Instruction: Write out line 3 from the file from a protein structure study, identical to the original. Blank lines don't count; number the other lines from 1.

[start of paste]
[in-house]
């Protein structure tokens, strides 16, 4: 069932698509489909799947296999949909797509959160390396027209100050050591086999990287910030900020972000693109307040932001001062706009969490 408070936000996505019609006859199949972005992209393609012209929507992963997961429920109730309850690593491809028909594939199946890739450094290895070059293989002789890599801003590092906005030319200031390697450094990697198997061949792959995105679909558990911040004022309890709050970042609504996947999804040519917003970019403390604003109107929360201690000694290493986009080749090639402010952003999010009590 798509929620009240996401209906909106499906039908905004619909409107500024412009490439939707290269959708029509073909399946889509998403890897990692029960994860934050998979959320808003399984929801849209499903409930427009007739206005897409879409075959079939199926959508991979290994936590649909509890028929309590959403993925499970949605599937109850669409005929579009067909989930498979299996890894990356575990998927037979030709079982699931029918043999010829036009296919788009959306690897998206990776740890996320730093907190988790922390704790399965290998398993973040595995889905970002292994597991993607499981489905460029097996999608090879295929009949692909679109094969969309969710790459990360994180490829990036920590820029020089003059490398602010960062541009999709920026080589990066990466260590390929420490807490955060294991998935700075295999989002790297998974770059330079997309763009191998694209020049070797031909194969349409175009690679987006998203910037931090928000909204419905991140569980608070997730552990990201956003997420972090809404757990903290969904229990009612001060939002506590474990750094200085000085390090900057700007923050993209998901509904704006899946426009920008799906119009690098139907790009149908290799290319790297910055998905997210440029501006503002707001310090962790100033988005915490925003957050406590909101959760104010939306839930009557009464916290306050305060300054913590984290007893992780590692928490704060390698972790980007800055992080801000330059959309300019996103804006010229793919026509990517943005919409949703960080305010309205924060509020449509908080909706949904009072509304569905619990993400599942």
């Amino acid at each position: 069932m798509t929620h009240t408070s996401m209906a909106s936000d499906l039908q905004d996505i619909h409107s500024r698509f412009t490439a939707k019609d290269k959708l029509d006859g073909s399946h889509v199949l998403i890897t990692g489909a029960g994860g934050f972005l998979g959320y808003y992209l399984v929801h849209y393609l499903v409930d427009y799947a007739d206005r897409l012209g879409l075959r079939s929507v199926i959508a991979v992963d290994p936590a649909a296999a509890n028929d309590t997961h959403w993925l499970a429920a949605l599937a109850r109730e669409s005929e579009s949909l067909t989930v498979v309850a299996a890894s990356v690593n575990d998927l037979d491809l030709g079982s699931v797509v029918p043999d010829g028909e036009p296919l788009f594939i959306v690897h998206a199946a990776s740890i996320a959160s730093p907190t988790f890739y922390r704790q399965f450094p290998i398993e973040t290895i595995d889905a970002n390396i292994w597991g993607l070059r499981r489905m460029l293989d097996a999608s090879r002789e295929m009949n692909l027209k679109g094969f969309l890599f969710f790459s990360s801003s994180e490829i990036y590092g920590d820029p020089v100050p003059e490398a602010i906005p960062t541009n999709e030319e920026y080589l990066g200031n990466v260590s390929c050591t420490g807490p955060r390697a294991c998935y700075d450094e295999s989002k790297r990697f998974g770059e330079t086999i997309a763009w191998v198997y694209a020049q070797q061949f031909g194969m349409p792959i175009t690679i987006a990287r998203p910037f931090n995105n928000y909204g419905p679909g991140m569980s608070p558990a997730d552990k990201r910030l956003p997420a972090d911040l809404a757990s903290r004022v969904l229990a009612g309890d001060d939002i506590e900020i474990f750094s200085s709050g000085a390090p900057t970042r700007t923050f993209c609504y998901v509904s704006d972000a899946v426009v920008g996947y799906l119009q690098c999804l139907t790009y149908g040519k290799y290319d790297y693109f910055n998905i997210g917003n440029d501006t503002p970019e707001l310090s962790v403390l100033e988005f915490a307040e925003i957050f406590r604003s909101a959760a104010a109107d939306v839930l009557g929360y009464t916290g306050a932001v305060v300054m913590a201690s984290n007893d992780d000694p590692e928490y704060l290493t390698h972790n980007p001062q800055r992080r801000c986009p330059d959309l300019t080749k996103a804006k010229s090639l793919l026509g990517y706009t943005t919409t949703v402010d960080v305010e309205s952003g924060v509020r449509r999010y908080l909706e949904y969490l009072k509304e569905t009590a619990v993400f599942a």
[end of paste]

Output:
């Amino acid at each position: 069932m798509t929620h009240t408070s996401m209906a909106s936000d499906l039908q905004d996505i619909h409107s500024r698509f412009t490439a939707k019609d290269k959708l029509d006859g073909s399946h889509v199949l998403i890897t990692g489909a029960g994860g934050f972005l998979g959320y808003y992209l399984v929801h849209y393609l499903v409930d427009y799947a007739d206005r897409l012209g879409l075959r079939s929507v199926i959508a991979v992963d290994p936590a649909a296999a509890n028929d309590t997961h959403w993925l499970a429920a949605l599937a109850r109730e669409s005929e579009s949909l067909t989930v498979v309850a299996a890894s990356v690593n575990d998927l037979d491809l030709g079982s699931v797509v029918p043999d010829g028909e036009p296919l788009f594939i959306v690897h998206a199946a990776s740890i996320a959160s730093p907190t988790f890739y922390r704790q399965f450094p290998i398993e973040t290895i595995d889905a970002n390396i292994w597991g993607l070059r499981r489905m460029l293989d097996a999608s090879r002789e295929m009949n692909l027209k679109g094969f969309l890599f969710f790459s990360s801003s994180e490829i990036y590092g920590d820029p020089v100050p003059e490398a602010i906005p960062t541009n999709e030319e920026y080589l990066g200031n990466v260590s390929c050591t420490g807490p955060r390697a294991c998935y700075d450094e295999s989002k790297r990697f998974g770059e330079t086999i997309a763009w191998v198997y694209a020049q070797q061949f031909g194969m349409p792959i175009t690679i987006a990287r998203p910037f931090n995105n928000y909204g419905p679909g991140m569980s608070p558990a997730d552990k990201r910030l956003p997420a972090d911040l809404a757990s903290r004022v969904l229990a009612g309890d001060d939002i506590e900020i474990f750094s200085s709050g000085a390090p900057t970042r700007t923050f993209c609504y998901v509904s704006d972000a899946v426009v920008g996947y799906l119009q690098c999804l139907t790009y149908g040519k290799y290319d790297y693109f910055n998905i997210g917003n440029d501006t503002p970019e707001l310090s962790v403390l100033e988005f915490a307040e925003i957050f406590r604003s909101a959760a104010a109107d939306v839930l009557g929360y009464t916290g306050a932001v305060v300054m913590a201690s984290n007893d992780d000694p590692e928490y704060l290493t390698h972790n980007p001062q800055r992080r801000c986009p330059d959309l300019t080749k996103a804006k010229s090639l793919l026509g990517y706009t943005t919409t949703v402010d960080v305010e309205s952003g924060v509020r449509r999010y908080l909706e949904y969490l009072k509304e569905t009590a619990v993400f599942a």